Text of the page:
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AI voice assistant developer Rokid raises $100M Series B extension to build its US presence

Rokid founder and CEO Mingming Zhu

Rokid, a Chinese startup that makes an AI voice assistant and smart devices, just raised a Series B extension round led by Temasek Holdings, with participation from Credit Suisse, IDG Capital and CDIB Capital. The size of the round was not released, but a source familiar with the deal told TechCrunch that it is $100 million.

The company’s previous funding was its Series B round, which was announced in November 2016. Founder and chief executive officer Mingming Zhu says Rokid raised a Series B+ instead of a C round because the company, which is based in Hangzhou, China with research centers in Beijing and San Francisco that develop its proprietary natural language processing, image processing, face recognition and robotics technology, is still in its early stages. Rokid wants to focus on gathering more resources and bringing in strategic investors like Temasek Holdings before moving on to a Series C. An investment holding company owned by the Singaporean government, Temasek Holdings counts artificial intelligence and robotics among its main investment areas and its other portfolio companies include Magic Leap.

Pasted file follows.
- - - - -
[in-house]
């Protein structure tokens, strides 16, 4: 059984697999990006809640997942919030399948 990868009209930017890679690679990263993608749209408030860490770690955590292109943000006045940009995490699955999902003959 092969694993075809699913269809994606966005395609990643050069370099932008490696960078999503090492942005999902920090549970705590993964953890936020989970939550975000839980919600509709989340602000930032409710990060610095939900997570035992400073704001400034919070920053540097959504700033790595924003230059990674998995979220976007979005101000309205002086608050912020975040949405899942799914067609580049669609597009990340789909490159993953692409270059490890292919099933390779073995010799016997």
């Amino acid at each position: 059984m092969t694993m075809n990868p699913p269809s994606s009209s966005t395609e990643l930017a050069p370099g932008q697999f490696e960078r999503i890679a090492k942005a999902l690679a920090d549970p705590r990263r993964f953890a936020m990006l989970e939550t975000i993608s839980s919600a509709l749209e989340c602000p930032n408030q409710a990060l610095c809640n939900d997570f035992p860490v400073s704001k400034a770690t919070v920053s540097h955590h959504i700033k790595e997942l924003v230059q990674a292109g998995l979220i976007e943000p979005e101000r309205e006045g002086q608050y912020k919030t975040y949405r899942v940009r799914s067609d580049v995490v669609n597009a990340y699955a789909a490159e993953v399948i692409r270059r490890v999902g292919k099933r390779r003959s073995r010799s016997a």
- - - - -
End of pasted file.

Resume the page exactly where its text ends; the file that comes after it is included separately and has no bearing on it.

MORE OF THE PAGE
Rokid Glass

The company’s product lineup already includes smart speakers called Rokid Pebble and Alien, which are currently sold in China. During CES, Rokid debuted its newest offering, Rokid Glass, augmented glasses created specifically for consumer use, as well as an open-source platform, called the Rokid Full Stack Open Platform. Created in partnership with Alibaba, the platform gives third-party hardware developers who use Rokid’s voice assistant access to free resources, including software blueprints and content for IoT devices. Rokid hopes that both will help build its name recognition and presence in the United States.

Reynold Wu, Rokid’s director of product management, describes the Full Stack Open Platform as a turnkey solution that not only gives developers access to Rokid’s AI technology, but also hardware solutions and services. Released with Aliyun, Alibaba’s cloud computing business, the cloud platform opened to third-party developers in China earlier this year, and will launch in the U.S. soon.